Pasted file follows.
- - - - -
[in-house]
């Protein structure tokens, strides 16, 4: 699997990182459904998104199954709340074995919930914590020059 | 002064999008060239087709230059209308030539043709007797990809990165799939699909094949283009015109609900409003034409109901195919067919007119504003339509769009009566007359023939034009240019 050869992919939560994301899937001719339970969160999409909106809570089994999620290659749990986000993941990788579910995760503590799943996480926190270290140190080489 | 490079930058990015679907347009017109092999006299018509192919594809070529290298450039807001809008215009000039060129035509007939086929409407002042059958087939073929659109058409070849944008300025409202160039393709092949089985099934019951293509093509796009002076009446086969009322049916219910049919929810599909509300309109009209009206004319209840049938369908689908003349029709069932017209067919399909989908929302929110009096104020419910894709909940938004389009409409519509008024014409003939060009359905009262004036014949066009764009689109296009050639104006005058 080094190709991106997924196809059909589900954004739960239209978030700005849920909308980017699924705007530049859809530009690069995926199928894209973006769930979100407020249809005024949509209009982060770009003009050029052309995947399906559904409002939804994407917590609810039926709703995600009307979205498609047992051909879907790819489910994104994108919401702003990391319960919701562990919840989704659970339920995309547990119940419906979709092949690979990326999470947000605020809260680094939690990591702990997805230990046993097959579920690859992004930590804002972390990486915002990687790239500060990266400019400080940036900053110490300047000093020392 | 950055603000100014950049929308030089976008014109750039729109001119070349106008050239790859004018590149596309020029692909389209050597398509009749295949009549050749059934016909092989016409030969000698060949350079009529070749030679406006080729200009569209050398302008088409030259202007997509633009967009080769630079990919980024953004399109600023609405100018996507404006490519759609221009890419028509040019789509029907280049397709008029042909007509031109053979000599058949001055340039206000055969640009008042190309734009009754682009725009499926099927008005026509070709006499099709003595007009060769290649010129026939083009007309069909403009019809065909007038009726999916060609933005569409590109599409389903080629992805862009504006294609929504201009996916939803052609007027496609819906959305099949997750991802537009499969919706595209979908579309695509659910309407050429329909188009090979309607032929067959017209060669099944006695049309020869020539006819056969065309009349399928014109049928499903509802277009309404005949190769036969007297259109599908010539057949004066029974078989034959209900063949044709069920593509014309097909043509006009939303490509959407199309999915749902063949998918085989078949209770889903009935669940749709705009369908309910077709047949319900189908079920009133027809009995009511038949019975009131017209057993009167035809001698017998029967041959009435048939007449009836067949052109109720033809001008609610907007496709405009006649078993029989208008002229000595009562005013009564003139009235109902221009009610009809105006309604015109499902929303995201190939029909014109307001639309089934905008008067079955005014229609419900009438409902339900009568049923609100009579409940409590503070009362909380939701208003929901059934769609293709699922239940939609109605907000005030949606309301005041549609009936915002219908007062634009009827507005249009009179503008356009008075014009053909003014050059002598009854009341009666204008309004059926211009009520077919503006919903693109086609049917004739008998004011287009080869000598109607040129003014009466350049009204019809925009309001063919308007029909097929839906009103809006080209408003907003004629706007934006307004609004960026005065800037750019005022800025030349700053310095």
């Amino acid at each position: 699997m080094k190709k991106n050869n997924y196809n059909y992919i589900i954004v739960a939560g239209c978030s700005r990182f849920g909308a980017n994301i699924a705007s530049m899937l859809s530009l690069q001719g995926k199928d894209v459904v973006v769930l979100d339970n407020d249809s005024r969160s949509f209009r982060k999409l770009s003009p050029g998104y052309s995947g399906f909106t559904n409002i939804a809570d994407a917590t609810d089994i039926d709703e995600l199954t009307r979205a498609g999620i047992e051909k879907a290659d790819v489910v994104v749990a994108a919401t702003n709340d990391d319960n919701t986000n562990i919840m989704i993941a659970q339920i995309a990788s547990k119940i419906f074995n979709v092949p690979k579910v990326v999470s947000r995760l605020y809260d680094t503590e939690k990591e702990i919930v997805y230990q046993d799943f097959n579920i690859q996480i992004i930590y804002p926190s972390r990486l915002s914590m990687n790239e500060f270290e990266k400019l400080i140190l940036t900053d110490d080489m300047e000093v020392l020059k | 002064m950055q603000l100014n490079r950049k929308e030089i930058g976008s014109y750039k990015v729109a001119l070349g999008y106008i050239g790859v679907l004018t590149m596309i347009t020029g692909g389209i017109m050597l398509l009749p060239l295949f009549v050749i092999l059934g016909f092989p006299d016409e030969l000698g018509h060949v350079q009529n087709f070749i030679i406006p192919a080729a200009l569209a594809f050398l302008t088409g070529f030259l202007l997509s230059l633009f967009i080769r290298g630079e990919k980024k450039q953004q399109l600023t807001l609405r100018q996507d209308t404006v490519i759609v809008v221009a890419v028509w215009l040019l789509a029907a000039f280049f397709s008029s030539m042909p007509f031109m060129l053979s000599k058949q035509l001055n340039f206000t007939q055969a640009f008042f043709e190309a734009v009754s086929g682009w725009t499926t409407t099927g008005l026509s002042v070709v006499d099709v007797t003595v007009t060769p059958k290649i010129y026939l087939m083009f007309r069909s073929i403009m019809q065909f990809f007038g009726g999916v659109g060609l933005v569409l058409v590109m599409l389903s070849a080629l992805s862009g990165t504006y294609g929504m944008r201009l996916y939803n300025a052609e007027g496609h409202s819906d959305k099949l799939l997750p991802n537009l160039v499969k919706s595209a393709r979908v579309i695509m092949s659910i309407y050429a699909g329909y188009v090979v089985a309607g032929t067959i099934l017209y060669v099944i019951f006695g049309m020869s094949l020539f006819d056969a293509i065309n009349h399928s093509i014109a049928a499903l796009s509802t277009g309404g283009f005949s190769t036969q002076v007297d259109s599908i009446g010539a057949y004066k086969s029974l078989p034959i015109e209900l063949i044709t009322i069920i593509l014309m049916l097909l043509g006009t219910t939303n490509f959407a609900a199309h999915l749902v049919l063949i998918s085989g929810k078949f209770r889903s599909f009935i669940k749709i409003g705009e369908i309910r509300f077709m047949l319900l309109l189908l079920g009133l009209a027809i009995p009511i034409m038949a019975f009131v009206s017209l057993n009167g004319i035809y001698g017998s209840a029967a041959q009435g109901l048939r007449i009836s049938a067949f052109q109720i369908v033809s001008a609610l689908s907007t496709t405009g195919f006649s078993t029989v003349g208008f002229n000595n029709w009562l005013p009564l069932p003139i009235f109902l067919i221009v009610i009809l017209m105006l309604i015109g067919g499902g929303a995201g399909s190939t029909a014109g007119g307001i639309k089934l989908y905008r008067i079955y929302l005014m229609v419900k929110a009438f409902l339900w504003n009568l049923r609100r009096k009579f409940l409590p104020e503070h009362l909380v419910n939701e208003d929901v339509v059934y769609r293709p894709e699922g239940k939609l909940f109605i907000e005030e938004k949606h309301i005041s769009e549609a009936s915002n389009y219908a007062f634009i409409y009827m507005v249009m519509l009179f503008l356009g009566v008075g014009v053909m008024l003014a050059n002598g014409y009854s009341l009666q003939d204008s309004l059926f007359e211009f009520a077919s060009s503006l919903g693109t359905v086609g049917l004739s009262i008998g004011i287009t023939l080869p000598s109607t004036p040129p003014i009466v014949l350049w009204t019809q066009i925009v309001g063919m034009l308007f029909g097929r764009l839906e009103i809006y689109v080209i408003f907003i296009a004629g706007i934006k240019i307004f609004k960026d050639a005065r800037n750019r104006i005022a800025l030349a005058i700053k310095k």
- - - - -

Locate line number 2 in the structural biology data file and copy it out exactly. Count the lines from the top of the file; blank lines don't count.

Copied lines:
């Protein structure tokens, strides 16, 4: 699997990182459904998104199954709340074995919930914590020059 | 002064999008060239087709230059209308030539043709007797990809990165799939699909094949283009015109609900409003034409109901195919067919007119504003339509769009009566007359023939034009240019 050869992919939560994301899937001719339970969160999409909106809570089994999620290659749990986000993941990788579910995760503590799943996480926190270290140190080489 | 490079930058990015679907347009017109092999006299018509192919594809070529290298450039807001809008215009000039060129035509007939086929409407002042059958087939073929659109058409070849944008300025409202160039393709092949089985099934019951293509093509796009002076009446086969009322049916219910049919929810599909509300309109009209009206004319209840049938369908689908003349029709069932017209067919399909989908929302929110009096104020419910894709909940938004389009409409519509008024014409003939060009359905009262004036014949066009764009689109296009050639104006005058 080094190709991106997924196809059909589900954004739960239209978030700005849920909308980017699924705007530049859809530009690069995926199928894209973006769930979100407020249809005024949509209009982060770009003009050029052309995947399906559904409002939804994407917590609810039926709703995600009307979205498609047992051909879907790819489910994104994108919401702003990391319960919701562990919840989704659970339920995309547990119940419906979709092949690979990326999470947000605020809260680094939690990591702990997805230990046993097959579920690859992004930590804002972390990486915002990687790239500060990266400019400080940036900053110490300047000093020392 | 950055603000100014950049929308030089976008014109750039729109001119070349106008050239790859004018590149596309020029692909389209050597398509009749295949009549050749059934016909092989016409030969000698060949350079009529070749030679406006080729200009569209050398302008088409030259202007997509633009967009080769630079990919980024953004399109600023609405100018996507404006490519759609221009890419028509040019789509029907280049397709008029042909007509031109053979000599058949001055340039206000055969640009008042190309734009009754682009725009499926099927008005026509070709006499099709003595007009060769290649010129026939083009007309069909403009019809065909007038009726999916060609933005569409590109599409389903080629992805862009504006294609929504201009996916939803052609007027496609819906959305099949997750991802537009499969919706595209979908579309695509659910309407050429329909188009090979309607032929067959017209060669099944006695049309020869020539006819056969065309009349399928014109049928499903509802277009309404005949190769036969007297259109599908010539057949004066029974078989034959209900063949044709069920593509014309097909043509006009939303490509959407199309999915749902063949998918085989078949209770889903009935669940749709705009369908309910077709047949319900189908079920009133027809009995009511038949019975009131017209057993009167035809001698017998029967041959009435048939007449009836067949052109109720033809001008609610907007496709405009006649078993029989208008002229000595009562005013009564003139009235109902221009009610009809105006309604015109499902929303995201190939029909014109307001639309089934905008008067079955005014229609419900009438409902339900009568049923609100009579409940409590503070009362909380939701208003929901059934769609293709699922239940939609109605907000005030949606309301005041549609009936915002219908007062634009009827507005249009009179503008356009008075014009053909003014050059002598009854009341009666204008309004059926211009009520077919503006919903693109086609049917004739008998004011287009080869000598109607040129003014009466350049009204019809925009309001063919308007029909097929839906009103809006080209408003907003004629706007934006307004609004960026005065800037750019005022800025030349700053310095």